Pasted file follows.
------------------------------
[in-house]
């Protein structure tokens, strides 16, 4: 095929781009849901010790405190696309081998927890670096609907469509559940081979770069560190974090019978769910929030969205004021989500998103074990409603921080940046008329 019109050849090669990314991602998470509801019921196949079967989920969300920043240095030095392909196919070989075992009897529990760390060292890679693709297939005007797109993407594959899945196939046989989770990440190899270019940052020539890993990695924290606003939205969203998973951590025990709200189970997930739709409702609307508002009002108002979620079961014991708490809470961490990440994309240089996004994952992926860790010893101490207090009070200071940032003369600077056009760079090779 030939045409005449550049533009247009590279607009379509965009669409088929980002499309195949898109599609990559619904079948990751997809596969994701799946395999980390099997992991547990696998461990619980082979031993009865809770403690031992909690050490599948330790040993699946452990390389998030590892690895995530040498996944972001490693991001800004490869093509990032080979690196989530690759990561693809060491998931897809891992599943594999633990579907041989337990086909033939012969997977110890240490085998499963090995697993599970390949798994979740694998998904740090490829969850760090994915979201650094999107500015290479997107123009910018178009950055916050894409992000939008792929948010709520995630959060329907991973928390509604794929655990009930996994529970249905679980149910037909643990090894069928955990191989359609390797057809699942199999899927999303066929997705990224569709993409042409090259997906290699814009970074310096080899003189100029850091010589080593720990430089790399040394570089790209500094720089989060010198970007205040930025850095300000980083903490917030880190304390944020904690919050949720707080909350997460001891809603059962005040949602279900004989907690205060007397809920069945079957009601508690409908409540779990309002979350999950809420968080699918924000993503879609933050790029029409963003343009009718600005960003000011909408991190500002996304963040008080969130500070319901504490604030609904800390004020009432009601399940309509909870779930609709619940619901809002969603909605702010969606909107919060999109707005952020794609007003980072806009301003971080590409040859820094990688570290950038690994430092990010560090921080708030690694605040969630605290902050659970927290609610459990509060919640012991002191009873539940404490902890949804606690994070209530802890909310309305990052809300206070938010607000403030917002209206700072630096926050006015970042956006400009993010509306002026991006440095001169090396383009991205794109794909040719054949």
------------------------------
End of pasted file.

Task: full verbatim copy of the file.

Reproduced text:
[in-house]
């Protein structure tokens, strides 16, 4: 095929781009849901010790405190696309081998927890670096609907469509559940081979770069560190974090019978769910929030969205004021989500998103074990409603921080940046008329 019109050849090669990314991602998470509801019921196949079967989920969300920043240095030095392909196919070989075992009897529990760390060292890679693709297939005007797109993407594959899945196939046989989770990440190899270019940052020539890993990695924290606003939205969203998973951590025990709200189970997930739709409702609307508002009002108002979620079961014991708490809470961490990440994309240089996004994952992926860790010893101490207090009070200071940032003369600077056009760079090779 030939045409005449550049533009247009590279607009379509965009669409088929980002499309195949898109599609990559619904079948990751997809596969994701799946395999980390099997992991547990696998461990619980082979031993009865809770403690031992909690050490599948330790040993699946452990390389998030590892690895995530040498996944972001490693991001800004490869093509990032080979690196989530690759990561693809060491998931897809891992599943594999633990579907041989337990086909033939012969997977110890240490085998499963090995697993599970390949798994979740694998998904740090490829969850760090994915979201650094999107500015290479997107123009910018178009950055916050894409992000939008792929948010709520995630959060329907991973928390509604794929655990009930996994529970249905679980149910037909643990090894069928955990191989359609390797057809699942199999899927999303066929997705990224569709993409042409090259997906290699814009970074310096080899003189100029850091010589080593720990430089790399040394570089790209500094720089989060010198970007205040930025850095300000980083903490917030880190304390944020904690919050949720707080909350997460001891809603059962005040949602279900004989907690205060007397809920069945079957009601508690409908409540779990309002979350999950809420968080699918924000993503879609933050790029029409963003343009009718600005960003000011909408991190500002996304963040008080969130500070319901504490604030609904800390004020009432009601399940309509909870779930609709619940619901809002969603909605702010969606909107919060999109707005952020794609007003980072806009301003971080590409040859820094990688570290950038690994430092990010560090921080708030690694605040969630605290902050659970927290609610459990509060919640012991002191009873539940404490902890949804606690994070209530802890909310309305990052809300206070938010607000403030917002209206700072630096926050006015970042956006400009993010509306002026991006440095001169090396383009991205794109794909040719054949």